Thursday, April 9, 2009
More Tomme de Crayeuse in this week. Better get down here soon, it vanished in less than a day last time it was in the case.
We also have beautiful Easter chocolate from Michel Cluizel for the discriminating Easter basket. This is your chance to escape from the Cadbury Egg doldrums.
Oh and a fantastic new product from New Zealand. The fattest, softest, most flavorful licorice you've ever ever had. Super yum delicious. Come in black licorice flavor (what flavor is that?) and raspberry. Today I have eaten half a bag.
There's also a whole bunch of new cheese in the case: Comte, Fiscalini bandaged cheddar from Cali, Goat cheese puff balls, Cato Corner Brigid's Abbey, Red Hawks, Mt Tam, St Pat...
Friday, April 3, 2009
With that in mind I am going to make the ultimate sacrifice for you, the loyal blog reader: I am going to take specific cheeses and wines home and see if they are good together. Terrible job, I know, but someone has to do it. Currently we offer pairing suggestions on our cheese tags but we really wanted to hone in and be more specific. Chardonnay means a lot of different things to different people. Old world? New world? Oak? No oak?
That is why we are going to focus on one specific pairing. Something out of our cheese case that we really like that we will try to marry to a wine/beer/adult beverage.
Up first: Cabot Clothbound Cheddar. I've been talking about this cheese for the last month or so to anyone who will listen. It's a pretty special cheese and it has become my new addiction. This cheddar is made in the tradition of English farmhouse cheese. It's bandaged wrapped and aged for 12 months at Jasper Hill farm in Vermont. This cheese is a spectacular collaboration between one of the largest cheese makers in Vermont and a small, artisan producer.
Cheddar screams out beer and I am certain that this cheese would be wonderful with an English style ale. Except that I wanted it with white wine, that was my mood last night. A wine that I love and that I suspected would be a nice pairing is the Trevor Jones Virgin Chardonnay from Australia. This is an unoaked Chardonnay made from free run juice (the grapes are not pressed). So what comes out of the bottles is a fat, round, wine with a nice crisp finish. Just enough to stand up to the creaminess of the cheddar.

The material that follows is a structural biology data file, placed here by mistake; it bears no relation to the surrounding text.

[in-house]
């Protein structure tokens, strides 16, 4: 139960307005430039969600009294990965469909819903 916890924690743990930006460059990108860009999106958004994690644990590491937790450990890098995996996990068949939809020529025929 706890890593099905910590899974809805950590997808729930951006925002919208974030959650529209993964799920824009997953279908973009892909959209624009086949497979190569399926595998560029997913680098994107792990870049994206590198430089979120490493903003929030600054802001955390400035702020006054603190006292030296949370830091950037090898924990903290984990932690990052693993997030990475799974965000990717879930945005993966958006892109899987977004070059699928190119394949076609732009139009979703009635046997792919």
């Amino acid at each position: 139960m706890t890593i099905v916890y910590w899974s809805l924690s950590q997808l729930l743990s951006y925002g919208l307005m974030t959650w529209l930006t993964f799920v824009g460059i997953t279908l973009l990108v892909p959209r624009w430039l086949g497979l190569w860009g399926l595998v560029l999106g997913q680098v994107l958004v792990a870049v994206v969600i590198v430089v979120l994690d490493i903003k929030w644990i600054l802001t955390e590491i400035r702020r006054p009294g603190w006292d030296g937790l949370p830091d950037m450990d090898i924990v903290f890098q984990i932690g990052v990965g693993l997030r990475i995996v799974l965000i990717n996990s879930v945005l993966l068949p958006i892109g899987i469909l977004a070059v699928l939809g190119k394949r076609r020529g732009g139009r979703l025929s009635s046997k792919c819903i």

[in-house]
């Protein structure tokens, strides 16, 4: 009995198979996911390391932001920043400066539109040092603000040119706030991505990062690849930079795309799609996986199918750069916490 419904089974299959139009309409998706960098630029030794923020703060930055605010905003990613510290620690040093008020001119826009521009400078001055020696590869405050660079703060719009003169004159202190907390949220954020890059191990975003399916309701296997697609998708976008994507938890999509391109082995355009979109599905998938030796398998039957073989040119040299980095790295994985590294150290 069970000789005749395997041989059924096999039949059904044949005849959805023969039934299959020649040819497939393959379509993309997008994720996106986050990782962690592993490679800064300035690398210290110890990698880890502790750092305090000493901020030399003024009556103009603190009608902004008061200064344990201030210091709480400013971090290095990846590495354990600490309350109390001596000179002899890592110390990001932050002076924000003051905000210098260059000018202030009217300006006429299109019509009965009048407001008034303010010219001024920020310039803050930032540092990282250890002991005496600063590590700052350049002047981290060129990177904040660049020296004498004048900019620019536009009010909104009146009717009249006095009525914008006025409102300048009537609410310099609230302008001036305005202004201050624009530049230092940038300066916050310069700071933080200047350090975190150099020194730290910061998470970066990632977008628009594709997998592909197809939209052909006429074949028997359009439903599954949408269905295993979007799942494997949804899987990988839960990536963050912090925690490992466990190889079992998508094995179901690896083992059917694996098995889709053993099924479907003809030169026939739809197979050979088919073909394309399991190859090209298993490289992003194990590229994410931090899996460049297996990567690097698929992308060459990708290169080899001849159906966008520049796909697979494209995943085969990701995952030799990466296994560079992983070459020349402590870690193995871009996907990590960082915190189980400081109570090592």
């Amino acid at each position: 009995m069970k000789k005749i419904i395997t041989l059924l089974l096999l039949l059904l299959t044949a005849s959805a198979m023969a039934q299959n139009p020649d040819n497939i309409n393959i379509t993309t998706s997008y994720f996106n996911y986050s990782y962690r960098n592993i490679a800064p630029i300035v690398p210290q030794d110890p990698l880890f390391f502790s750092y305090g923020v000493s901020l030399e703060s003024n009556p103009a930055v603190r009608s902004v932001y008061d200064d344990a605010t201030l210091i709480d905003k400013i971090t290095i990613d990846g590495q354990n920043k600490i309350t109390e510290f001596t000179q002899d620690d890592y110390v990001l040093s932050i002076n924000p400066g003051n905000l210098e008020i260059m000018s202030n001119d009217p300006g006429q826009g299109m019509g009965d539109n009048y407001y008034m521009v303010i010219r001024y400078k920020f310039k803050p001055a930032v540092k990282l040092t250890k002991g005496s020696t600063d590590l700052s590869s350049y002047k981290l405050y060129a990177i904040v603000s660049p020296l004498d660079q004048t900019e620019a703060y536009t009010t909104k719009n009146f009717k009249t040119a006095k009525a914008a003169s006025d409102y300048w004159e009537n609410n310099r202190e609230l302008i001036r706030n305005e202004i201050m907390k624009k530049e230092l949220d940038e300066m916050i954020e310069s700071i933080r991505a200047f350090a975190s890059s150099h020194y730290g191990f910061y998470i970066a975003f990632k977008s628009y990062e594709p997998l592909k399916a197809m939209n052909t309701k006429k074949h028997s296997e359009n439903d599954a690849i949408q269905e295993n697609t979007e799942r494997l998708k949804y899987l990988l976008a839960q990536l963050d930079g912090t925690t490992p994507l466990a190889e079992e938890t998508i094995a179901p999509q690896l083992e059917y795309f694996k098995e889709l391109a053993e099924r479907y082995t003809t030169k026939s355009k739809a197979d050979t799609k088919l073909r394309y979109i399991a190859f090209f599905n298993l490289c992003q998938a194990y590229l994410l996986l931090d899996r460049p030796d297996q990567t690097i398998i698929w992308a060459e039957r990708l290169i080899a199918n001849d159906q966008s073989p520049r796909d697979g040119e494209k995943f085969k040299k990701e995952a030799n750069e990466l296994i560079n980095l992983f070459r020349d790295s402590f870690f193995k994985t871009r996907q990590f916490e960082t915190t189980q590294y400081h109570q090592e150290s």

And indeed they were lovely together. To me a pairing works if the two things being paired don't have a fight in your mouth. One should not dominate the other or make the other less yummy. Best case scenario they actually enhance the other or create new (desirable) flavors. Make sense?
Oh, and in this case I added one more thing to the mix: honey. Totally an indulgence but we spread some Minnesota honey on our chunks of cheddar while we sipped on our white wine. I don't think dessert gets any better than that. And, yes, it will be good for final four watching this weekend.
Thursday, April 2, 2009
"product of the year 2008 france"
"happy shop france"
and, my favorite
"free best transex"
Oh how disappointed they must have been
Everyone who works here knows that our number one priority is to greet our customers and encourage them to try some cheese. Pretty simple sounding, right? Except that folks think we're trying to be pushy or trying to sell them something. It's not really about that. Of course we're in business to sell our products, but when we offer a sample of cheese it really is about introducing the customers to something delicious. I really am not bothered if I give a sample of some cheese and the customer doesn't buy it. I like standing behind the counter and chatting with folks about the cheese and engaging them in one way or another. That's fun for me.
It's fun for all of us here to pick out a perfect cheese that someone is going to take home and enjoy. We don't take ourselves too seriously--we're selling cheese after all. But in some small (often very small) way we hope that we bring our customers a little bit of happiness. Buying cheese is different than, say, buying an iphone or a new plasma TV. Anyone who has seen the movie Ratatouille knows that food can be quite evocative. That's what we're hoping for.
All of the folks who work with me in the cheese shop enjoy hospitality (or customer service, call it what you well). It's what makes us look forward to coming to work every day--that and all of the chocolate samples.
Wednesday, April 1, 2009
Our first new meat is the salami Nostrano from Fra'Mani out in California. This is some tasty salami with a delightful porkiness that makes you think of pigs. Yeah, pigs. The cure for this guy is straight-forward and so it yields a mild, sweet salami. Best served sliced thin with a little bit of melon or some other firm fleshed fruit.
Next new meat is culatello from Salumeria Biellese in New York City. Another wonderful cured meat from these long time artisans. Culatello is a prized ham from the haunch of the pig. Milder than proscuitto it is also a bit less salty. Maybe my new favorite ham for its soft texture and deep lingering flavors.
Oh, and new chocolate. Our latest addition is another domestic bean-to-bar producer called Askinosie. We love our chocolate and this one is especially fun. There is a lot to say about this chocolate maker and you're probably best off going to their website to read all of the great facts about the company. Their direct trade model is excellent and their commitment to sustainability is impressive.
What about the chocolate? Yum. We have their amazing white chocolate bars, dark milk chocolate with fleur de sel, and 70% dark El Salvador chocolate. Also we have a recession buster jar of $1 snack sized bars complete with pin up girl marketing tactic. What more could you ask for? They sent a few samples so come on down and I'll let you try some.